This latest Gibraltar dispute is a sign of things to come

It reminds us of the complexity of the Brexit process

April 05, 2017

It’s less than a week since Theresa May triggered Article 50, but questions of national security have already arisen. The UK has entered into a war of words with its European partners.

Many EU leaders and newspapers reacted with scorn to Theresa May’s Brexit letter, which implied that the UK may barter its contributions to European defence for a more favourable post-Brexit trade deal. Since then, there has been “sabre-rattling” from some Conservative grandees on the issue of Gibraltar: EU negotiating guidelines make clear that Madrid should have a say on any agreement affecting the territory. Michael Howard has claimed that the UK would “go to war” to protect the contested territory just as it had to secure the Falkland Islands in 1982.

This is likely to be the first in a long line of tense political exchanges and bouts of diplomatic posturing on the bumpy road to a fully-negotiated Brexit agreement. Behind the war of words, however, what lies at stake in the debate over Gibraltar’s future, in strategic and military terms? How important is the territory in the grand scheme of things?

Though strategic concerns have taken a backseat to politics in this recent debate, Gibraltar’s important role in UK, European and even US security is often overlooked. As a British Overseas Territory, the small but strategically-located outcrop, guarding the entrance from the Atlantic to the Mediterranean, forms a vital part of the UK’s global military network.

Alongside its tourist attractions, Gibraltar hosts a Permanent Joint Operating Base, runway facilities, signals posts, some thirty miles of underground tunnels and a secure harbour guarded by Royal Navy patrol boats and the Royal Gibraltar Regiment. Though the UK does not permanently station military aircraft in the territory, the local airbase is held at high readiness to support rapid deployment of British forces to crisis spots in North Africa and the Middle East.

With its location and infrastructure, Gibraltar has played an important and often unsung role in recent NATO operations. During the 2011 intervention in Libya, it directly supported British units and provided a base of resupply for US Navy submarines launching cruise missile attacks on Gaddafi’s forces. The naval base and its specialised “Z Berth” have also acted as a staging post for missions in the Gulf and non-nuclear repairs of UK and US Navy submarines have been carried out there—highly-sensitive operations that cannot occur in neighbouring Spain.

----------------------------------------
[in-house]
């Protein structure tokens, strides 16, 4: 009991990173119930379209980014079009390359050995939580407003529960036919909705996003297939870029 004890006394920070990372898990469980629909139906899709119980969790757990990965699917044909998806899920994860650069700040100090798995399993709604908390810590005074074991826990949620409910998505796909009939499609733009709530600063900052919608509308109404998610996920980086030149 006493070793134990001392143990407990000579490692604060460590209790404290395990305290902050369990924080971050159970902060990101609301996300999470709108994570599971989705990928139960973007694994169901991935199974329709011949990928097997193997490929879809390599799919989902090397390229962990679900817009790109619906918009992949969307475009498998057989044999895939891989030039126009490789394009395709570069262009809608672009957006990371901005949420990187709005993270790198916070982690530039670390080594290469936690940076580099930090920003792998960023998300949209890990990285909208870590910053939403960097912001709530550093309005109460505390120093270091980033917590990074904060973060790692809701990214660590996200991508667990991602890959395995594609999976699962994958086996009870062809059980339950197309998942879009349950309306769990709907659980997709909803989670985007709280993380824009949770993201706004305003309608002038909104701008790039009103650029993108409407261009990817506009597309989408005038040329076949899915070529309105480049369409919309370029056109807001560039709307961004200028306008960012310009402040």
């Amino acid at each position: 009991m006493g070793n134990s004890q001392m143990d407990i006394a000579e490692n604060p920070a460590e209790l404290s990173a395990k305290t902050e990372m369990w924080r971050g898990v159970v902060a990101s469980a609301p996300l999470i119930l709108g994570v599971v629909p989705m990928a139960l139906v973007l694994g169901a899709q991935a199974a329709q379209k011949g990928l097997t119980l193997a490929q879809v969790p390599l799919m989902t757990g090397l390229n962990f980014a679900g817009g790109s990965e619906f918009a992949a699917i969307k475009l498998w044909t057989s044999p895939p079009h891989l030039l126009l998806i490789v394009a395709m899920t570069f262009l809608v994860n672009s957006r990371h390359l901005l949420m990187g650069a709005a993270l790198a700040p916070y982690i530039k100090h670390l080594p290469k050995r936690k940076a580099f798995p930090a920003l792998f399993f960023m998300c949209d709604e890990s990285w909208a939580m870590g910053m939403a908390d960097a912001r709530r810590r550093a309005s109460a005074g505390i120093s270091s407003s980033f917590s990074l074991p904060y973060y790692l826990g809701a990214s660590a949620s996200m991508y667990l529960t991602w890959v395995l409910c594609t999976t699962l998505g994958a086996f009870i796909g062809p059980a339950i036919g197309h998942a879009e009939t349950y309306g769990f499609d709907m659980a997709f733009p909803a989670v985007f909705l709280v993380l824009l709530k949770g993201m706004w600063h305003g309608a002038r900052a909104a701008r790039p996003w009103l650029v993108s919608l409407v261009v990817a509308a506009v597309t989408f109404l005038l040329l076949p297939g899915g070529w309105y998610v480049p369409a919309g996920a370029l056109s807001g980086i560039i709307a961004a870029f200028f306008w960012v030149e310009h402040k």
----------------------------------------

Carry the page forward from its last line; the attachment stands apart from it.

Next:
After three centuries of disputed British rule, the recent furore shows the enduring power of Gibraltar to inflame tensions between otherwise close EU and NATO allies. As the dust settles, a number of important lessons have emerged as Brexit negotiations begin.

Firstly, bitter arguments over national interest could strain even the most concerted attempts to maintain goodwill as Brexit talks unfold. The population of Gibraltar voted by an overwhelming 96 per cent to remain part of the EU yet finds itself in a new confrontation with Brussels and Spain. Even the most Europhile Brits and Anglophile Europeans may find themselves forced into uncomfortable confrontations with close allies as their individual interests become the subject of difficult talks to take the UK out of the EU.

Secondly, this latest dispute shows the difficulty of enforcing a single, coherent diplomatic strategy, as both London and Brussels struggle to keep some semblance of discipline among parties with diverse agendas and diverging interests.

In the UK, incendiary rhetoric about “going to war” in Gibraltar has been criticised as undermining Britain’s negotiating position and limited goodwill with European partners. Within the EU-27, the 26 other member states do not attach anything like the same significance as Spain to the Gibraltar issue and are unlikely to want to see disputes such as these frustrate any broader UK-EU deal. Within NATO, too, the alliance has long called for calm on the issue, in a similar way to how it has sought to moderate tensions between Greece and Turkey over Cyprus.

Thirdly, the sudden and unexpected shift of attention onto Gibraltar so soon after Article 50 points to the sheer complexity and unpredictability of the negotiations that are to unfold over the coming two years.

Clearly, there will be many more bitter disagreements over issues such as migration or trade. Even in the security domain—where both Britain and the EU stand to lose from any breakdown in cooperation—there are a whole host of complex and technical issues that could provoke anger in the domestic press and awkward conversations around the negotiating table. What will be the future arrangements for the UK border at Calais, for instance? How will UK territory in Cyprus be affected? What about cooperation on counterterrorism, cyber, economic sanctions or foreign aid?

Finally, the Gibraltarian case underscores the need for patience, calm and imaginative solutions. Scenarios and arrangements previously thought impossible are now on the negotiating table. Some have suggested that pro-Remain Gibraltar could become an Overseas Territory of Scotland if it were to become independent, as a means of staying in the EU. Others have called for bespoke new arrangements to avoid a “hard border”—just as leaders in Dublin and Belfast are keen to maintain an open border in Ireland.

Whatever the outcome, the issue of Gibraltar is unlikely to be the last complicated security and defence issue up for negotiation during Brexit talks. In many ways, Gibraltar is the first Brexit issue where both the UK and EU find themselves stuck between a rock and a hard place. How this diplomatic problem is resolved now could help set the tone for Brexit negotiations during the next two years.